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enter image description hereFirst - my question: After the orbit insertion, in the coast stage, and assuming perigee is out of the atmosphere, and neglecting any external forces and influences - is the orbit now "fixed"? As in, should apogee, perigee, eccentricity and inclination now be fixed values?

A bit of a background:

I am working on a spaceflight simulator FSX SpacePort, and currently, I am implementing cockpit instrumentation. I have a display that shows the location of my spacecraft, as it ascends on a trajectory towards the orbit. The display is dynamic - it shows the orbit's changing shape as the spacecraft progresses towards its intended orbit.

I have implemented an algorithm and pseudo code I found here (using C++), and in this basic form, all works and looks good.

When I reach apogee and try to circularize, and as eccentricity nears 0, I cut out my first stage engines. Because the engines have a bit of a ramp-down time, it is always a bit of a guess when to cut the engines off so that the eccentricity would be as close to 0. I do this manually, and I might put in some algorithm in the future to do this for me.

The problem I have is, after the engines are off and the launch stack is coasting, the parameters of my orbital ellipse keep changing - by a small amount at first, but then, progressively faster, the perigee descends back into atmosphere and I eventually crash into the ground.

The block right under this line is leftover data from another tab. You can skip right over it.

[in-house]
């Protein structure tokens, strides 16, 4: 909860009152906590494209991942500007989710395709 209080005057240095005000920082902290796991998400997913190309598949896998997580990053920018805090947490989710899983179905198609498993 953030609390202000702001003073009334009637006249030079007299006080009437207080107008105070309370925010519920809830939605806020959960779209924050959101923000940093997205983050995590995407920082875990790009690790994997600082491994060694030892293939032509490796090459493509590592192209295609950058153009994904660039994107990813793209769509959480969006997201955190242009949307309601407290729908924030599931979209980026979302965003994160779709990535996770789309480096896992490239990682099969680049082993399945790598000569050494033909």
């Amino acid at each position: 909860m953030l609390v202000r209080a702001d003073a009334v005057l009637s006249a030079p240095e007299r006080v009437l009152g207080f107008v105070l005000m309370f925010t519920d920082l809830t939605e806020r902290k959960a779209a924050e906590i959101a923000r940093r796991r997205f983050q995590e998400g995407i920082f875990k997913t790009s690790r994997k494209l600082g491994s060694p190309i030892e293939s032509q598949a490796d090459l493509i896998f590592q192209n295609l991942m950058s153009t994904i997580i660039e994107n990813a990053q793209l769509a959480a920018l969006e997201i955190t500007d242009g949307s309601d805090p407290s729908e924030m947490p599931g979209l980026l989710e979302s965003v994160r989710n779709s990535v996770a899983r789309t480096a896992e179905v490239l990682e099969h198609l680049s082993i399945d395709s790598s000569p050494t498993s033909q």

I thought that, without any external forces, the orbit is "stable" - the orbital parameters (apoapsis, periapsis, eccentricity...) would be fixed and not changing. Before I check my physics code (which has so far been reliable), I thought I checked first if I fully understood the astrodynamics.

thanks!

edit: I added the screen caps of the orbital display. The time stamps are at the bottom, the 3 images show the span of about 10 seconds. You can see how, a, b, e, apogee and perigee (values are in km, above ground) are changing... inclination is rock steady. Symbols: - diamond is the spacecraft position - full dot is apogee - hollow dot is perigee - also, "apo" and "per" numerical readouts are flipped, it's a bug...

edit 2: OK - My physics guy looked at my code, and almost immediately saw what I was doing wrong - and it kind of surprised me: I was assuming that my gravitational constant was indeed a constant, at 9.81 m/s^2. At orbital altitudes, it is actually a variable that depends on altitude. I inserted 2 lines of code that properly calculated the g vs. altitude relationship, and sure enough, the values are rock steady, exactly where they should be! So - the problem was in me assuming a "constant" gravitational constant!

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    $\begingroup$ Are you integrating the forces acting on the orbital vehicle and calculating the resulting accelerations? $\endgroup$ – Organic Marble Mar 13 at 17:48